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How to Sew a Bejeweled Waist

Make a simple waistline spectacular.
Threads magazine - 152 – Dec. 2010/Jan. 2011

Destined for the social event of the season, this 1930s gown is fit for one of high society’s doyennes or one of Hollywood’s glamorous stars. The simple cut of the floor-length crepe gown reflects the style of a Grecian goddess, and the ornate waist honors the stately architecture of an Italian fountain. Self- fabric cords pour from the encrusted waistband of faceted stones and bugle beads to unite simplicity and flamboyance in this head-turning creation. For instructions on how to create a similar waistband treatment, read this article from Threads #152.

The elegant waistline shown on the back cover is an uncomplicated addition anyone can make to a gown. You can even apply it to a ready-made dress, if you have enough fabric to make the 3⁄16-inch wide bias cords.


1. Collect your supplies. You’ll need a scrap of silk organza and buckram, a purchased large jewel-encrusted embellishment
motif with at least three holes (MJTrim.com; glitzonline.com;
shinetrim.com), and 3⁄16-inch-wide bias-tube cords to match the dress fabric. (See ThreadsMagazine.com for a bias tube cord tutorial.)

preparing pattern for cordomg
Attach the cords by machine.

2. Stitch a cord set. Gather eight or more cords, and machine-sew one end of the bundle to an organza scrap. This keeps the cords neatly joined and flattens them. Repeat for each set. Push the cord ends through the right side of the motif. Attach them to the dress, which is supported by a buckram backing. Make sure the ends can be hidden by the motif.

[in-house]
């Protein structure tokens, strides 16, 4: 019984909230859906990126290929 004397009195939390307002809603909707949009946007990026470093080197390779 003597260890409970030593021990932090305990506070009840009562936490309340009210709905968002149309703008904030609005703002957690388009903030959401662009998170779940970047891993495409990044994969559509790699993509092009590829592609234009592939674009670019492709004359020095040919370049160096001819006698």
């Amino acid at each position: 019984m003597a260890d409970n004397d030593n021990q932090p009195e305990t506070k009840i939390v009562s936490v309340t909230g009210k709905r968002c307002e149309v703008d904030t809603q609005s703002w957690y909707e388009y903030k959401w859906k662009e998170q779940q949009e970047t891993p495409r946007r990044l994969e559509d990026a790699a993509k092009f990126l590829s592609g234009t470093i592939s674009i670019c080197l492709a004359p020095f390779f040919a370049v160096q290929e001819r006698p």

securing cording


3. Trim away the organza. Turn the motif over the cords to cover the ends, arrange it as desired, and hand-stitch it in place. Catch the loose cord ends in a seam, under a train, in the folds, or in a pleat of the dress.

Photos: Sloan Howard


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  1. user-7528949 | | #1

    Ooooh, this is so elegant. This well written article inspires me to utilize my beading designs. Using cording to create fabric dimension has been a fantasy since I saw a black wool coat embellished with satin rat tail cording in the 1970s. It was in a nouveau shop in Minneapolis, garments were shipped from New York and they were testing our market in conservative MN. Thank you for sharing this article. I’m adding this skill/ design element to my creations.

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